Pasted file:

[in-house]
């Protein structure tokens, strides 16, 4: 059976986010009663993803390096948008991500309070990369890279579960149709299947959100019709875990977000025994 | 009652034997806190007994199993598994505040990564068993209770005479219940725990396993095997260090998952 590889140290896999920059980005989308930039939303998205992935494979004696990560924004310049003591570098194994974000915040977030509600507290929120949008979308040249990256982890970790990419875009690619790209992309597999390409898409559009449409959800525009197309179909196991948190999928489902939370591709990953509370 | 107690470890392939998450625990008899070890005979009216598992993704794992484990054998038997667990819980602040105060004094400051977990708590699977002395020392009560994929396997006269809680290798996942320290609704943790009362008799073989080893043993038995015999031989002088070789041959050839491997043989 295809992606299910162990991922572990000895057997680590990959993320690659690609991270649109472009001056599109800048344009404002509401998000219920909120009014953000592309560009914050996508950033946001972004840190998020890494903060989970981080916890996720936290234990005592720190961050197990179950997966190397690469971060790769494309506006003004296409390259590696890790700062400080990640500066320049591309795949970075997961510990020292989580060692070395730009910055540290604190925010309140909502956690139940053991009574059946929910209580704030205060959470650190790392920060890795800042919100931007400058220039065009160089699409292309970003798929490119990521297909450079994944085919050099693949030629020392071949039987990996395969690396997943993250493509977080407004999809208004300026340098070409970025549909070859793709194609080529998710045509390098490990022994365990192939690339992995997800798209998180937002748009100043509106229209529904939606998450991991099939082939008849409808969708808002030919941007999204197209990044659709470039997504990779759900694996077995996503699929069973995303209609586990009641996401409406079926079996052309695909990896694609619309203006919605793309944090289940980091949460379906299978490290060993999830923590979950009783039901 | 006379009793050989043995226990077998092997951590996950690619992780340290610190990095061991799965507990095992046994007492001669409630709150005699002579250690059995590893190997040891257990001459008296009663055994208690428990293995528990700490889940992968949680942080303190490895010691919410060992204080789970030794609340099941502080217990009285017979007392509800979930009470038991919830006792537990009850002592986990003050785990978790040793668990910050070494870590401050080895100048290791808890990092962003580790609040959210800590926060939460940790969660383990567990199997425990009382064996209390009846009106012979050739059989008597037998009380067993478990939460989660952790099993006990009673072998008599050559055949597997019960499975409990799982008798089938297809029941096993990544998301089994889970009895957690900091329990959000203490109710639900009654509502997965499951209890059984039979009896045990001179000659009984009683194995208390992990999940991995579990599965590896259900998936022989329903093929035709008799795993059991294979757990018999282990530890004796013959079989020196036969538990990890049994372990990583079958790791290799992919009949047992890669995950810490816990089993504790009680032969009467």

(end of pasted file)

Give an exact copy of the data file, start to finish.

[in-house]
């Protein structure tokens, strides 16, 4: 059976986010009663993803390096948008991500309070990369890279579960149709299947959100019709875990977000025994 | 009652034997806190007994199993598994505040990564068993209770005479219940725990396993095997260090998952 590889140290896999920059980005989308930039939303998205992935494979004696990560924004310049003591570098194994974000915040977030509600507290929120949008979308040249990256982890970790990419875009690619790209992309597999390409898409559009449409959800525009197309179909196991948190999928489902939370591709990953509370 | 107690470890392939998450625990008899070890005979009216598992993704794992484990054998038997667990819980602040105060004094400051977990708590699977002395020392009560994929396997006269809680290798996942320290609704943790009362008799073989080893043993038995015999031989002088070789041959050839491997043989 295809992606299910162990991922572990000895057997680590990959993320690659690609991270649109472009001056599109800048344009404002509401998000219920909120009014953000592309560009914050996508950033946001972004840190998020890494903060989970981080916890996720936290234990005592720190961050197990179950997966190397690469971060790769494309506006003004296409390259590696890790700062400080990640500066320049591309795949970075997961510990020292989580060692070395730009910055540290604190925010309140909502956690139940053991009574059946929910209580704030205060959470650190790392920060890795800042919100931007400058220039065009160089699409292309970003798929490119990521297909450079994944085919050099693949030629020392071949039987990996395969690396997943993250493509977080407004999809208004300026340098070409970025549909070859793709194609080529998710045509390098490990022994365990192939690339992995997800798209998180937002748009100043509106229209529904939606998450991991099939082939008849409808969708808002030919941007999204197209990044659709470039997504990779759900694996077995996503699929069973995303209609586990009641996401409406079926079996052309695909990896694609619309203006919605793309944090289940980091949460379906299978490290060993999830923590979950009783039901 | 006379009793050989043995226990077998092997951590996950690619992780340290610190990095061991799965507990095992046994007492001669409630709150005699002579250690059995590893190997040891257990001459008296009663055994208690428990293995528990700490889940992968949680942080303190490895010691919410060992204080789970030794609340099941502080217990009285017979007392509800979930009470038991919830006792537990009850002592986990003050785990978790040793668990910050070494870590401050080895100048290791808890990092962003580790609040959210800590926060939460940790969660383990567990199997425990009382064996209390009846009106012979050739059989008597037998009380067993478990939460989660952790099993006990009673072998008599050559055949597997019960499975409990799982008798089938297809029941096993990544998301089994889970009895957690900091329990959000203490109710639900009654509502997965499951209890059984039979009896045990001179000659009984009683194995208390992990999940991995579990599965590896259900998936022989329903093929035709008799795993059991294979757990018999282990530890004796013959079989020196036969538990990890049994372990990583079958790791290799992919009949047992890669995950810490816990089993504790009680032969009467």